On September 23, 2021, in an immersive virtual experience, the Computer History Museum celebrated Brown University professor Andries “Andy” van Dam for his groundbreaking work in computer graphics, hypertext, and education.
Andy has revolutionized how people and ideas connect through computers, how people and computers connect through interactive graphics, how scholars connect through digital humanities education, and how technology and society can connect in ways that are good for humanity. The third of four to be honored this year, Andy van Dam joins a distinguished group of tech pioneers who have been inducted into CHM’s Hall of Fellows over the last thirty years.
Speaking from an astonishing “digital twin” of CHM developed by headline sponsor Accenture, the virtual program was kicked off by CHM President and CEO Dan’l Lewin. Joined by CHM trustee and cohost Nancy Duarte, founder and CEO of Duarte, Inc, what followed was a remarkable event that illuminated Andy’s significant contributions in computing history, explored how his work has manifested in our digital present, and looked ahead to the future.
Enjoy some highlights from the show!
Norm Meyrowitz began working with Andy when he was a freshman and continued on for another 44 years. “Teaching is the noblest profession,” sums up Andy’s principles, he said, and his main interests are “information, creativity, ubiquity, ease of use, and social responsibility.” Andy also strongly believes that people must be active and not passive recipients of information. In that vein, Meyrowitz related how, after Steve Jobs demonstrated the yet-to-be-unveiled Macintosh Computer, Andy irritated the Apple cofounder by asking why it wasn’t networked.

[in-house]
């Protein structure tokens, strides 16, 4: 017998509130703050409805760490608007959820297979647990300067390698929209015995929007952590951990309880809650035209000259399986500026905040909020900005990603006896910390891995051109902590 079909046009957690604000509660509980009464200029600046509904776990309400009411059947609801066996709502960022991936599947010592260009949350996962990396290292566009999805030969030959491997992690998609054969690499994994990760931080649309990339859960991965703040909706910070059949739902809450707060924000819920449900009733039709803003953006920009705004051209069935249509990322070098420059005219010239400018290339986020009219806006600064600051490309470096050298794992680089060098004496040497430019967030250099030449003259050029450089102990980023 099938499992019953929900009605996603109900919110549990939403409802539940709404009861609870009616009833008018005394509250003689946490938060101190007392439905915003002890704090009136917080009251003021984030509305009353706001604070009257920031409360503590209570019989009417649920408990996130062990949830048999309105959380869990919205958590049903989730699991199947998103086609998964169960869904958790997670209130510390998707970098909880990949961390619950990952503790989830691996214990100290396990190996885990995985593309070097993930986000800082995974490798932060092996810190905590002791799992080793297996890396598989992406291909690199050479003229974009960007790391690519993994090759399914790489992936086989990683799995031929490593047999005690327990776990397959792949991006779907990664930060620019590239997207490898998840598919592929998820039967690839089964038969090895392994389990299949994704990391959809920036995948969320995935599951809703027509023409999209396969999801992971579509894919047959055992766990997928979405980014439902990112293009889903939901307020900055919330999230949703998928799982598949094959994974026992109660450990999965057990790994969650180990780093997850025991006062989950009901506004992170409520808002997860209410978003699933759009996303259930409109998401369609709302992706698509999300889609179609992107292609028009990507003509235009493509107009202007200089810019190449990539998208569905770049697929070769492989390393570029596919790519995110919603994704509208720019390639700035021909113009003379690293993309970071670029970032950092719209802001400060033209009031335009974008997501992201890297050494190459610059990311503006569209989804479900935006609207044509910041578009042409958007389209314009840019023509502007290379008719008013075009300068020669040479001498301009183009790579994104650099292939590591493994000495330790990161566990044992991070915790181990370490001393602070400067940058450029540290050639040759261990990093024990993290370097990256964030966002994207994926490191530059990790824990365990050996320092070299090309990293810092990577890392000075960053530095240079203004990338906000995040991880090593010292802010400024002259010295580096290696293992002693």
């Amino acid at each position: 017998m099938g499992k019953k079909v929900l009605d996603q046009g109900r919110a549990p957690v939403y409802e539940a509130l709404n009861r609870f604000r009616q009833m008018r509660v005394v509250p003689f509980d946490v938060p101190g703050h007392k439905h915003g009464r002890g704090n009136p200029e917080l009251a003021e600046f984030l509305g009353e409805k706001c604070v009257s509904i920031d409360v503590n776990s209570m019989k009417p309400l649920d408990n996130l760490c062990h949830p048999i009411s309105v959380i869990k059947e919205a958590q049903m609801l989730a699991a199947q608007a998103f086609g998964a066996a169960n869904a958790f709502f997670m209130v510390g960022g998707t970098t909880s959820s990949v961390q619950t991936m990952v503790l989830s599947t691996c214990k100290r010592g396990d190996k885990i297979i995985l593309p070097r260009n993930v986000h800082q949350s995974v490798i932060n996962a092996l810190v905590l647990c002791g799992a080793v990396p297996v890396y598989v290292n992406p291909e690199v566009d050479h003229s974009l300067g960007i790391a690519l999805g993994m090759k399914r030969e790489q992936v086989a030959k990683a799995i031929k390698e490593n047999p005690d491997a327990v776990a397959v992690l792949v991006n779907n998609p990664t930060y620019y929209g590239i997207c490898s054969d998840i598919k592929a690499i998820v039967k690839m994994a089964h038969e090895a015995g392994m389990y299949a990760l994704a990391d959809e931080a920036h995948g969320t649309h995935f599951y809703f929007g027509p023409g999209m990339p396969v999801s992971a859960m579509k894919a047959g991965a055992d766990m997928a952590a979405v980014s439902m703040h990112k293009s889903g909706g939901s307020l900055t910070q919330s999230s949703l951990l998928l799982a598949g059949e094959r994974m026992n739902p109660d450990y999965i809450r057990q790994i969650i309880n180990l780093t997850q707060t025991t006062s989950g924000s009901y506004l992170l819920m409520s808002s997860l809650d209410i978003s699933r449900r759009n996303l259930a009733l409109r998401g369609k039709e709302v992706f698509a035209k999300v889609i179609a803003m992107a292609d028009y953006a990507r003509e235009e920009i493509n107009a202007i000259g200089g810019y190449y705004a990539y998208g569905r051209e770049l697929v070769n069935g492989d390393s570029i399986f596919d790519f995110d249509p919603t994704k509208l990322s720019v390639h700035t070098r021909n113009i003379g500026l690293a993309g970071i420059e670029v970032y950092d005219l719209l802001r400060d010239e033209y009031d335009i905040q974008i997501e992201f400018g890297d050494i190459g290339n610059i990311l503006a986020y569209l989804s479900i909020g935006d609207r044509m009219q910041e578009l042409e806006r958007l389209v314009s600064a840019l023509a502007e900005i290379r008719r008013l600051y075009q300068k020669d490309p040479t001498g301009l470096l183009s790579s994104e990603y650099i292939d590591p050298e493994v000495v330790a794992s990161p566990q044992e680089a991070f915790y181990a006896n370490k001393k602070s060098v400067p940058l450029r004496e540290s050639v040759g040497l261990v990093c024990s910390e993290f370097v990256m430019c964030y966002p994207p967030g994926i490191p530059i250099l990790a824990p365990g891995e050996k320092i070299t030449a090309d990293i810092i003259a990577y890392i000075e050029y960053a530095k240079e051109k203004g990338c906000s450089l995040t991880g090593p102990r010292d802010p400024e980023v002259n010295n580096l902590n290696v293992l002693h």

CHM Fellow Ed Catmull, cofounder of Pixar and Andy’s friend, also offered a tribute. He hired many of Andy’s students and appreciates Andy’s cofounding and leadership of ACM SIGGRAPH, the international Association for Computing Machinery's Special Interest Group on Computer Graphics and Interactive Techniques, that he says is "very dear to my heart."
Longtime colleague, Ed Lazowska, a distinguished computer science professor at the University of Washington, spoke with Andy about the formative life experiences, early career choices, and commitment to mentoring that make Andy so exceptional.
Andy’s scientist father moved the family to Indonesia for a new job in 1959, when Andy was only a year old. When World War II began and the Japanese invaded, Andy and his mother were separated from his father in different concentration camps for three years. After the war, the family was eventually repatriated to Holland and later emigrated to the US, where a young Andy found his calling in computers.
Impressed by Brown University’s focus on undergraduate teaching, Andy became a professor there in 1965. At the time, computer science was new and didn’t get much respect from the traditional academic disciplines. Interactive graphics, which had hooked Andy, was even more of an outlier. But the field has grown exponentially and he hasn’t looked back, delving into “what you see is what you get” document editing, hypertext, digital humanities, tablet computing and more. With his passion for teaching, he’s influenced thousands of students, giving even undergraduates incredible opportunities that changed the course of their lives.
Andy’s former student Brad Silverberg, who was later recruited to Microsoft by Bill Gates to lead Windows and then became a venture capitalist, attests to the inspiring sense of community Andy created in the computer science department as he and his students explored new frontiers together.
Former student, Ingrid Carbom, who went on to be a director at Bell Labs, taught at Uppsala University, and founded an AI-based cancer diagnostic tool, found Andy’s research group to be “an oasis in the traditional, male-oriented hierarchical university environment.”